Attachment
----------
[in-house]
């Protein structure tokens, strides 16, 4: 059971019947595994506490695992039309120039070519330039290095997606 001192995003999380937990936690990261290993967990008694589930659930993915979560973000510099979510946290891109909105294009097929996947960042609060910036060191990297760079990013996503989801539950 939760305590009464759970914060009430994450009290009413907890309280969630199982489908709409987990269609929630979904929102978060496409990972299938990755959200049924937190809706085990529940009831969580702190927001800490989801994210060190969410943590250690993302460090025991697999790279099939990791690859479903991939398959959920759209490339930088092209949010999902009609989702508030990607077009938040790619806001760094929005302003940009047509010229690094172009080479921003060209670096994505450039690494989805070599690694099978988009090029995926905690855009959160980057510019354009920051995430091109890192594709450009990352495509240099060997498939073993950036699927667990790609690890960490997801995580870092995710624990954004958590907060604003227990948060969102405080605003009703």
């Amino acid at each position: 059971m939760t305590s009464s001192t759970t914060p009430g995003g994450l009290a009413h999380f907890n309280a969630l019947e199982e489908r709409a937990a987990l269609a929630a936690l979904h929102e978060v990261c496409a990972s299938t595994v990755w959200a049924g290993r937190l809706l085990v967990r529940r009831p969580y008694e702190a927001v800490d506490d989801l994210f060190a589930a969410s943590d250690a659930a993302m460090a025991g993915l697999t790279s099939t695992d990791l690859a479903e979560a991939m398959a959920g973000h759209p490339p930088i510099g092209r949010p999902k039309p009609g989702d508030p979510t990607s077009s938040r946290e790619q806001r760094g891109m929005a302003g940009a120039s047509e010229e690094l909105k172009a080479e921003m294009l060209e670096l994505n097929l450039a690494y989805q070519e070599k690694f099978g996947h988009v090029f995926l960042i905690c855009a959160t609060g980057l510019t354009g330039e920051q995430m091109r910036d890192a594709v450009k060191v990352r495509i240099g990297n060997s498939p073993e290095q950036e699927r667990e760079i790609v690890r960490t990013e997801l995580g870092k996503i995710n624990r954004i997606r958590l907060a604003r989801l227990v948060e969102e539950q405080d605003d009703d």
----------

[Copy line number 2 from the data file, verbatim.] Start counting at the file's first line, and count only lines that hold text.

């Protein structure tokens, strides 16, 4: 059971019947595994506490695992039309120039070519330039290095997606 001192995003999380937990936690990261290993967990008694589930659930993915979560973000510099979510946290891109909105294009097929996947960042609060910036060191990297760079990013996503989801539950 939760305590009464759970914060009430994450009290009413907890309280969630199982489908709409987990269609929630979904929102978060496409990972299938990755959200049924937190809706085990529940009831969580702190927001800490989801994210060190969410943590250690993302460090025991697999790279099939990791690859479903991939398959959920759209490339930088092209949010999902009609989702508030990607077009938040790619806001760094929005302003940009047509010229690094172009080479921003060209670096994505450039690494989805070599690694099978988009090029995926905690855009959160980057510019354009920051995430091109890192594709450009990352495509240099060997498939073993950036699927667990790609690890960490997801995580870092995710624990954004958590907060604003227990948060969102405080605003009703």